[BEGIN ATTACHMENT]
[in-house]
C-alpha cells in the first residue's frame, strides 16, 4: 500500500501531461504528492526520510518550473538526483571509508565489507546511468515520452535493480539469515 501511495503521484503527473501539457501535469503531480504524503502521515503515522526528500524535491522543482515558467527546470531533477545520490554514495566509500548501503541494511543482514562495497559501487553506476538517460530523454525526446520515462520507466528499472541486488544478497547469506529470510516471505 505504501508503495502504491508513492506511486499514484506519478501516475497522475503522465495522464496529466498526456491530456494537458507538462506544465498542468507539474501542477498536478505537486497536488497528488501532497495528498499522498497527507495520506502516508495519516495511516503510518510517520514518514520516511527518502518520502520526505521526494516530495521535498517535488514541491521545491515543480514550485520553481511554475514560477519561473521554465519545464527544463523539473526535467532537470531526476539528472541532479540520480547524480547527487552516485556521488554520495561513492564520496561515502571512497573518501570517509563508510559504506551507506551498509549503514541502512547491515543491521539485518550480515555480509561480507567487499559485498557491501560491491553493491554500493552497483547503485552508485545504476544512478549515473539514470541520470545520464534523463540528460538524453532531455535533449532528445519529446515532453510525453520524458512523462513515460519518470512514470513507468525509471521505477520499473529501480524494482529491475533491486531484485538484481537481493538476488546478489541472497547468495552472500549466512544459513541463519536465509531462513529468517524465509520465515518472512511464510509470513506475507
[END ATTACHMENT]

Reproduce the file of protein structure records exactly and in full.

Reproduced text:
[in-house]
C-alpha cells in the first residue's frame, strides 16, 4: 500500500501531461504528492526520510518550473538526483571509508565489507546511468515520452535493480539469515 501511495503521484503527473501539457501535469503531480504524503502521515503515522526528500524535491522543482515558467527546470531533477545520490554514495566509500548501503541494511543482514562495497559501487553506476538517460530523454525526446520515462520507466528499472541486488544478497547469506529470510516471505 505504501508503495502504491508513492506511486499514484506519478501516475497522475503522465495522464496529466498526456491530456494537458507538462506544465498542468507539474501542477498536478505537486497536488497528488501532497495528498499522498497527507495520506502516508495519516495511516503510518510517520514518514520516511527518502518520502520526505521526494516530495521535498517535488514541491521545491515543480514550485520553481511554475514560477519561473521554465519545464527544463523539473526535467532537470531526476539528472541532479540520480547524480547527487552516485556521488554520495561513492564520496561515502571512497573518501570517509563508510559504506551507506551498509549503514541502512547491515543491521539485518550480515555480509561480507567487499559485498557491501560491491553493491554500493552497483547503485552508485545504476544512478549515473539514470541520470545520464534523463540528460538524453532531455535533449532528445519529446515532453510525453520524458512523462513515460519518470512514470513507468525509471521505477520499473529501480524494482529491475533491486531484485538484481537481493538476488546478489541472497547468495552472500549466512544459513541463519536465509531462513529468517524465509520465515518472512511464510509470513506475507